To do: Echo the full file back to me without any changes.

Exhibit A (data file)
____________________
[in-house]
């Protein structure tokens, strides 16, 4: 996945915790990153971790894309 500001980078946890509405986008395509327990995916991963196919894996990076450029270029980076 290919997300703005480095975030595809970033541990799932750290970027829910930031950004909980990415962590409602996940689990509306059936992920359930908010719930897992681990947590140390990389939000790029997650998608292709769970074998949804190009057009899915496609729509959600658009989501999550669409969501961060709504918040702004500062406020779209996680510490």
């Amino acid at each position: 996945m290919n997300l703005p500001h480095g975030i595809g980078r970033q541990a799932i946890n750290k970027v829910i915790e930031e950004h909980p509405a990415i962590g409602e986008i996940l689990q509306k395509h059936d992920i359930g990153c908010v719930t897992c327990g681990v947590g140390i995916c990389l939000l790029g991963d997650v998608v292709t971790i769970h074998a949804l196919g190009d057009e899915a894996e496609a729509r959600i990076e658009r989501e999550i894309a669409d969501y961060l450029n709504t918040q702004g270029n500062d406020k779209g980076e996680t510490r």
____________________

[in-house]
């Protein structure tokens, strides 16, 4: 996945915790990153971790894309 500001980078946890509405986008395509327990995916991963196919894996990076450029270029980076 290919997300703005480095975030595809970033541990799932750290970027829910930031950004909980990415962590409602996940689990509306059936992920359930908010719930897992681990947590140390990389939000790029997650998608292709769970074998949804190009057009899915496609729509959600658009989501999550669409969501961060709504918040702004500062406020779209996680510490």
């Amino acid at each position: 996945m290919n997300l703005p500001h480095g975030i595809g980078r970033q541990a799932i946890n750290k970027v829910i915790e930031e950004h909980p509405a990415i962590g409602e986008i996940l689990q509306k395509h059936d992920i359930g990153c908010v719930t897992c327990g681990v947590g140390i995916c990389l939000l790029g991963d997650v998608v292709t971790i769970h074998a949804l196919g190009d057009e899915a894996e496609a729509r959600i990076e658009r989501e999550i894309a669409d969501y961060l450029n709504t918040q702004g270029n500062d406020k779209g980076e996680t510490r």